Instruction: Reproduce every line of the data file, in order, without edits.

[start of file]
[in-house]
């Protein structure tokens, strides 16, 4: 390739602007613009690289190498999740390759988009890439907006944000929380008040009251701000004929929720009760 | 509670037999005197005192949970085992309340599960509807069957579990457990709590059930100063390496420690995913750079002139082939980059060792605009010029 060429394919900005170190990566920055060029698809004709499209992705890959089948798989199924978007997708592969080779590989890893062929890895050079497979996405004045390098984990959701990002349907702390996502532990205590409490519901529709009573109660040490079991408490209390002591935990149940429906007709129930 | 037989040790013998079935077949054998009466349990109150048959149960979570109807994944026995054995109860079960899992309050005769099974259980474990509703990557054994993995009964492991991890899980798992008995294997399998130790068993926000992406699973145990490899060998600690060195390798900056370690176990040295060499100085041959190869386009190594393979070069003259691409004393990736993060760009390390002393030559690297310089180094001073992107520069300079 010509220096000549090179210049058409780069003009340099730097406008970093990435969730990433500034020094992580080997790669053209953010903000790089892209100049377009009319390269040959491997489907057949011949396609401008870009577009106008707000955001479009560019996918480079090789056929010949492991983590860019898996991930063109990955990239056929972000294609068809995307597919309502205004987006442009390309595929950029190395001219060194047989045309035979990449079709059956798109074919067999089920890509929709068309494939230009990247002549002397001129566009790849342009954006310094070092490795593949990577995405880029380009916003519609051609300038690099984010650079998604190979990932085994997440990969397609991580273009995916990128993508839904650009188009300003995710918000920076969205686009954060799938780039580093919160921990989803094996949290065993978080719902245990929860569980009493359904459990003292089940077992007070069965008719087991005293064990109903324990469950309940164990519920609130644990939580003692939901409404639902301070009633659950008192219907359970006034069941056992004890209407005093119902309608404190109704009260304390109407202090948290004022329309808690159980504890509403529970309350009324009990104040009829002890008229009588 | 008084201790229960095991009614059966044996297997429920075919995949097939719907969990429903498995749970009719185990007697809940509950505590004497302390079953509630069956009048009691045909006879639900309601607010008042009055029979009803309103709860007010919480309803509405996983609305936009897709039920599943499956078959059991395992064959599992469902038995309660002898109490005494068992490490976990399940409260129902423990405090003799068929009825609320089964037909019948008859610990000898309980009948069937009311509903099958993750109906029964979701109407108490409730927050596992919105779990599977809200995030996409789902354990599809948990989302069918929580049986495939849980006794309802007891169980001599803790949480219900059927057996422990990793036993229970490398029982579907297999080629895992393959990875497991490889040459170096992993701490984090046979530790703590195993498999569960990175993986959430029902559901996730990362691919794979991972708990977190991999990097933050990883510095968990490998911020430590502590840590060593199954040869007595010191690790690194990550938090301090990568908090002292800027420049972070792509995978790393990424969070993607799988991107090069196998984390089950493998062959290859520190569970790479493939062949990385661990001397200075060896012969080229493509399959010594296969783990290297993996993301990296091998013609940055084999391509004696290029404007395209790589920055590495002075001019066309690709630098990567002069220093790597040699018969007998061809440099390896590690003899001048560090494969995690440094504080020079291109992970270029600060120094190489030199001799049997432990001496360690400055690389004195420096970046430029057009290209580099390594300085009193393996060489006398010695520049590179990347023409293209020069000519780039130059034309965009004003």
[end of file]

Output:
[in-house]
């Protein structure tokens, strides 16, 4: 390739602007613009690289190498999740390759988009890439907006944000929380008040009251701000004929929720009760 | 509670037999005197005192949970085992309340599960509807069957579990457990709590059930100063390496420690995913750079002139082939980059060792605009010029 060429394919900005170190990566920055060029698809004709499209992705890959089948798989199924978007997708592969080779590989890893062929890895050079497979996405004045390098984990959701990002349907702390996502532990205590409490519901529709009573109660040490079991408490209390002591935990149940429906007709129930 | 037989040790013998079935077949054998009466349990109150048959149960979570109807994944026995054995109860079960899992309050005769099974259980474990509703990557054994993995009964492991991890899980798992008995294997399998130790068993926000992406699973145990490899060998600690060195390798900056370690176990040295060499100085041959190869386009190594393979070069003259691409004393990736993060760009390390002393030559690297310089180094001073992107520069300079 010509220096000549090179210049058409780069003009340099730097406008970093990435969730990433500034020094992580080997790669053209953010903000790089892209100049377009009319390269040959491997489907057949011949396609401008870009577009106008707000955001479009560019996918480079090789056929010949492991983590860019898996991930063109990955990239056929972000294609068809995307597919309502205004987006442009390309595929950029190395001219060194047989045309035979990449079709059956798109074919067999089920890509929709068309494939230009990247002549002397001129566009790849342009954006310094070092490795593949990577995405880029380009916003519609051609300038690099984010650079998604190979990932085994997440990969397609991580273009995916990128993508839904650009188009300003995710918000920076969205686009954060799938780039580093919160921990989803094996949290065993978080719902245990929860569980009493359904459990003292089940077992007070069965008719087991005293064990109903324990469950309940164990519920609130644990939580003692939901409404639902301070009633659950008192219907359970006034069941056992004890209407005093119902309608404190109704009260304390109407202090948290004022329309808690159980504890509403529970309350009324009990104040009829002890008229009588 | 008084201790229960095991009614059966044996297997429920075919995949097939719907969990429903498995749970009719185990007697809940509950505590004497302390079953509630069956009048009691045909006879639900309601607010008042009055029979009803309103709860007010919480309803509405996983609305936009897709039920599943499956078959059991395992064959599992469902038995309660002898109490005494068992490490976990399940409260129902423990405090003799068929009825609320089964037909019948008859610990000898309980009948069937009311509903099958993750109906029964979701109407108490409730927050596992919105779990599977809200995030996409789902354990599809948990989302069918929580049986495939849980006794309802007891169980001599803790949480219900059927057996422990990793036993229970490398029982579907297999080629895992393959990875497991490889040459170096992993701490984090046979530790703590195993498999569960990175993986959430029902559901996730990362691919794979991972708990977190991999990097933050990883510095968990490998911020430590502590840590060593199954040869007595010191690790690194990550938090301090990568908090002292800027420049972070792509995978790393990424969070993607799988991107090069196998984390089950493998062959290859520190569970790479493939062949990385661990001397200075060896012969080229493509399959010594296969783990290297993996993301990296091998013609940055084999391509004696290029404007395209790589920055590495002075001019066309690709630098990567002069220093790597040699018969007998061809440099390896590690003899001048560090494969995690440094504080020079291109992970270029600060120094190489030199001799049997432990001496360690400055690389004195420096970046430029057009290209580099390594300085009193393996060489006398010695520049590179990347023409293209020069000519780039130059034309965009004003």